Gingrich: Not for us to judge Romney's religion

Republican presidential candidates Herman Cain and Newt Gingrich spoke out Sunday against a Dallas pastor and Rick Perry supporter who recently disparaged Mormonism as "a cult" - noting that "We're not running for theologian-in-chief."

In an appearance on CBS' "Face the Nation," Cain (who was joined on the show by Gingrich) argued that while it was fine to question candidates on their principles and values, he did not support getting into "the specifics of your chosen religion."

"We're not running for theologian-in-chief. We're running for President of the United States of America," he said.

The Texas megachurch pastor, Robert Jeffress, has come under scrutiny in recent days after likening Mormonism to a "cult" while speaking to reporters at a conservative gathering where he introduced the Texas Governor.

"Rick Perry's a Christian. He's an evangelical Christian, a follower of Jesus Christ," Jeffress told reporters at Friday's Values Voter Summit in Washington, D.C., after making his introductory remarks for Perry. "Mitt Romney's a good moral person, but he's not a Christian. Mormonism is not Christianity. It has always been considered a cult by the mainstream of Christianity."

At an event in Iowa, where Perry flew after his speech, the Texas Republican rejected the pastor's comments, and responded negatively when asked if he agreed with Jeffress' characterization of Mormonism.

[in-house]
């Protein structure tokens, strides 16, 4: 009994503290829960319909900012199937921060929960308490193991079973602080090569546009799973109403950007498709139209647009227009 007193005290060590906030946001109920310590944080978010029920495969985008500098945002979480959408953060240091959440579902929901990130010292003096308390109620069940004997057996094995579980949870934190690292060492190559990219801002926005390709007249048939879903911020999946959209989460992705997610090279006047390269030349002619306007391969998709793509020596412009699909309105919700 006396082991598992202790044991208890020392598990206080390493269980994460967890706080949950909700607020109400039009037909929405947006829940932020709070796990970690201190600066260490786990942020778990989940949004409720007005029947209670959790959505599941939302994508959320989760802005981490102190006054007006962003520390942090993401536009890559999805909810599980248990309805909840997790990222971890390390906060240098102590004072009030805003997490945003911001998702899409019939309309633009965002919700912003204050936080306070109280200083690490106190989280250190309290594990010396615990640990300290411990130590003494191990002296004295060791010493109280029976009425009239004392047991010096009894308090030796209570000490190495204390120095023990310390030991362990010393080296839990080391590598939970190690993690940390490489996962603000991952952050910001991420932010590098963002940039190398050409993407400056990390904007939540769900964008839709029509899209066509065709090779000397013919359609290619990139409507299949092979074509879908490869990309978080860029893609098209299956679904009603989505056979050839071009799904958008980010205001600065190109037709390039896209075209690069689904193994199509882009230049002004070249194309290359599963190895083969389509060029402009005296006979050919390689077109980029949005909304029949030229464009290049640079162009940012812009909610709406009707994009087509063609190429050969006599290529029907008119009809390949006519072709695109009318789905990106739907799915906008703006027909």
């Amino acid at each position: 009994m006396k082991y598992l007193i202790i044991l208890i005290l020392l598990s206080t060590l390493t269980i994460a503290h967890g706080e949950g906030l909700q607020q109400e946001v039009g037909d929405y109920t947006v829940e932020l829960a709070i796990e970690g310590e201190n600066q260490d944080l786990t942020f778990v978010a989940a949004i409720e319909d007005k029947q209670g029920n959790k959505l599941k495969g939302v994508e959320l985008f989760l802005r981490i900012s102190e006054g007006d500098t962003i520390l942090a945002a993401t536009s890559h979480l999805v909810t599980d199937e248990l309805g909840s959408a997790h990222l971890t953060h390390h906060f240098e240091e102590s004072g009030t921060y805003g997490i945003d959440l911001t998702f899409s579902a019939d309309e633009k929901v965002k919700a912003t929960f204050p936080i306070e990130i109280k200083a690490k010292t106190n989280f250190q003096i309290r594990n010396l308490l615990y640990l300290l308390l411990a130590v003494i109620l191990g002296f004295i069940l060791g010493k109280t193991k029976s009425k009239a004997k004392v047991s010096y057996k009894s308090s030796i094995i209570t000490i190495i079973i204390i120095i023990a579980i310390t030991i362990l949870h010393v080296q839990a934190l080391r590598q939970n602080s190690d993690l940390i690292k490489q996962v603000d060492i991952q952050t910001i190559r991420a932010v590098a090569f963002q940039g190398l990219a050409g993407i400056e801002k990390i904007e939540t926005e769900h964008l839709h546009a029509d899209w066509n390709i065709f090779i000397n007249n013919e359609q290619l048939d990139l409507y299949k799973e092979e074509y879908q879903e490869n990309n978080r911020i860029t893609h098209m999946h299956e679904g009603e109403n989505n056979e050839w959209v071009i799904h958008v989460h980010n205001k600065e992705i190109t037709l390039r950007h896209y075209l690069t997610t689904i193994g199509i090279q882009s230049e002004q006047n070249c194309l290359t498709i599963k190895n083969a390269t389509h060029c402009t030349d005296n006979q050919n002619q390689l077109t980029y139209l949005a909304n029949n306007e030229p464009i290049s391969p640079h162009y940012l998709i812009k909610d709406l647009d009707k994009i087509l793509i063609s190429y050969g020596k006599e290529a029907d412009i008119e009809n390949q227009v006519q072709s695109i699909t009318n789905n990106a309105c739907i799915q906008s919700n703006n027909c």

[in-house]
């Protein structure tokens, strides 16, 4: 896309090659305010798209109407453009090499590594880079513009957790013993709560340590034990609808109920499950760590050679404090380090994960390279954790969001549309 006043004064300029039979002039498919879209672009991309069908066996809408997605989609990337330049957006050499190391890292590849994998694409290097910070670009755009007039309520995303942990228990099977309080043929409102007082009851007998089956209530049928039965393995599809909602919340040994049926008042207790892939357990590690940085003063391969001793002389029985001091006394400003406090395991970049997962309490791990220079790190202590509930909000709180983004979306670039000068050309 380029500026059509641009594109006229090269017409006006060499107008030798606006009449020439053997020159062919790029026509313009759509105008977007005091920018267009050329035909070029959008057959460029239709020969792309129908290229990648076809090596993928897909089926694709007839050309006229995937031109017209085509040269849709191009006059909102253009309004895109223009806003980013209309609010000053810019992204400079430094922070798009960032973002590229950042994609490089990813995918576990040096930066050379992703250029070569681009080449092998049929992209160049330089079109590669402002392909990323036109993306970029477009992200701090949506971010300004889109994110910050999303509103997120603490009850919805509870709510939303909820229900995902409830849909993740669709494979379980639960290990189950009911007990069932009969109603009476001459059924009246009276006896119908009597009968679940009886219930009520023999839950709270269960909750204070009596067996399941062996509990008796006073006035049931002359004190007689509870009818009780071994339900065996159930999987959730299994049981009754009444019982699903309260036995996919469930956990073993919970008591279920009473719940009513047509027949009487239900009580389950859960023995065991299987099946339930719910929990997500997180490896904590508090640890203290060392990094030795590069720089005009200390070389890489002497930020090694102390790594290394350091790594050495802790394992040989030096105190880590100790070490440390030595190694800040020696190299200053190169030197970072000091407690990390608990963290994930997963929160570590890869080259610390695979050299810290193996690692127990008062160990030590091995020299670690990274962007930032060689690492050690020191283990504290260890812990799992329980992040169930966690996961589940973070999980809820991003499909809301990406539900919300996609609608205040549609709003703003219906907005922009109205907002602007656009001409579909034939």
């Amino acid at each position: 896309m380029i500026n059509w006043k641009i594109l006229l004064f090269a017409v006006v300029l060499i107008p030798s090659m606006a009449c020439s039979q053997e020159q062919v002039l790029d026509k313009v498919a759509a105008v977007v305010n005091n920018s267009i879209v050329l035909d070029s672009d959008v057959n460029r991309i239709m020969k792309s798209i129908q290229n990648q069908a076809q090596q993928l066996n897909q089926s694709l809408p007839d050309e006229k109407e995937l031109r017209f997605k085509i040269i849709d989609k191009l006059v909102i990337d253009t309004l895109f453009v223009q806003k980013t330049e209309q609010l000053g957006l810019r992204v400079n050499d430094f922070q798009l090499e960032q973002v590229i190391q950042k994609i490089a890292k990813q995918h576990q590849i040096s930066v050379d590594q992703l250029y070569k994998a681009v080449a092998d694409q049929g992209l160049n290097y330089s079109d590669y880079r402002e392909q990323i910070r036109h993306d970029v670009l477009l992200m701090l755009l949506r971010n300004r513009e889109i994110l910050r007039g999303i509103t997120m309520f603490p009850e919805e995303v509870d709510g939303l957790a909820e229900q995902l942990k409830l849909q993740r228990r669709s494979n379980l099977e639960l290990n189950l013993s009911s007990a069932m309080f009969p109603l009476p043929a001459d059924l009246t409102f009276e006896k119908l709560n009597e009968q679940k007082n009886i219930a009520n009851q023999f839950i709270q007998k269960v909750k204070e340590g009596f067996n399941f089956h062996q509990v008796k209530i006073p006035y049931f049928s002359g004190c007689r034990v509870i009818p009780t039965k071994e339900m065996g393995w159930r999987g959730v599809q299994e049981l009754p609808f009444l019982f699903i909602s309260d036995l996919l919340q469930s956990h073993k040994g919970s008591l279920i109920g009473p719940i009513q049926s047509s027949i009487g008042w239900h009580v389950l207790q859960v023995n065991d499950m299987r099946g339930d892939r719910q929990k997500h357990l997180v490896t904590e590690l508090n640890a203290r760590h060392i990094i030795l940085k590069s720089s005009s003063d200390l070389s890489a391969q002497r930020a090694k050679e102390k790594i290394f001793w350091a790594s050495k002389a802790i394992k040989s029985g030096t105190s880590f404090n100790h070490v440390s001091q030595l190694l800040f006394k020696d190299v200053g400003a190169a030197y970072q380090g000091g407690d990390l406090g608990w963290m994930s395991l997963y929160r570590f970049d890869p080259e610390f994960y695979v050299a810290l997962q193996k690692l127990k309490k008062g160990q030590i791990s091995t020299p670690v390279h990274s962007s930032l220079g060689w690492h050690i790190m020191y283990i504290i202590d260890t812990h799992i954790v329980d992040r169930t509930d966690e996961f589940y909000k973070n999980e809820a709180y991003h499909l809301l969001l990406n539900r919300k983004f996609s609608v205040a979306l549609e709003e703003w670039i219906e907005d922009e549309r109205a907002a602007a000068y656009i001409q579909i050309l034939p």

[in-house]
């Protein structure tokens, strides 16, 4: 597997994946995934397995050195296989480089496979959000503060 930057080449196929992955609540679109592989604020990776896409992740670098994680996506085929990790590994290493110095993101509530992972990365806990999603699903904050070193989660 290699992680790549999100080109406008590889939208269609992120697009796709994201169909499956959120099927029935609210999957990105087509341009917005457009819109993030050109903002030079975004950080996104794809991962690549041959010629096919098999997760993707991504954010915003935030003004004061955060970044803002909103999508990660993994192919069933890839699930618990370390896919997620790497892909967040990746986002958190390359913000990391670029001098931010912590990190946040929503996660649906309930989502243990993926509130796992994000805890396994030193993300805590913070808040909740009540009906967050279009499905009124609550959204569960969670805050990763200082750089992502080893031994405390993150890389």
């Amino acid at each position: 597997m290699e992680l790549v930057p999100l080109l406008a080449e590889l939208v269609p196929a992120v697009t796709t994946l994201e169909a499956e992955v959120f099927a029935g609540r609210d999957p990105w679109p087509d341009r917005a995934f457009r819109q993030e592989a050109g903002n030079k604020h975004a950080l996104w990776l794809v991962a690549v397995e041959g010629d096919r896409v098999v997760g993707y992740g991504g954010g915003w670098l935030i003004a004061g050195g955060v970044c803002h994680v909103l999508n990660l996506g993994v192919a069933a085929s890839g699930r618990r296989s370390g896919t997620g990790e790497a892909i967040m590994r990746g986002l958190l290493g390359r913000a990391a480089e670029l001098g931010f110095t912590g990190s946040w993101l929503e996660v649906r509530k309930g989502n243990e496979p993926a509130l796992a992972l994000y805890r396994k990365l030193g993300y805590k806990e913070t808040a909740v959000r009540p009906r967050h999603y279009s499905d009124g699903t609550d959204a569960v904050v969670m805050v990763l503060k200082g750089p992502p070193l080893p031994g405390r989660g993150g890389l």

"No," Perry said. And, "No, I've already answered that back there. I told him no."

Nevertheless, Perry's association with the pastor could prove politically damaging.

"I think that none of us should sit in judgment on somebody else's religion," Gingrich told CBS' Bob Schieffer on Sunday. "I thought it was very unwise and very inappropriate."

When asked if he thought Mitt Romney could be defined as Christian, Gingrich's response was, "I think he's a Mormon, and they define themselves as a branch of Christianity."

Cain concurred: "I believe that they believe that they're Christians, based upon their definition," he told Schieffer. "But getting into whether or not they are more Christian than another group, I don't think that's relevant to this campaign.

"While I believe that the American people want to know, what are your values? What are your principles? Because your values and your principles may impact how you make decisions, but not get into the specifics of your chosen religion," Cain said.

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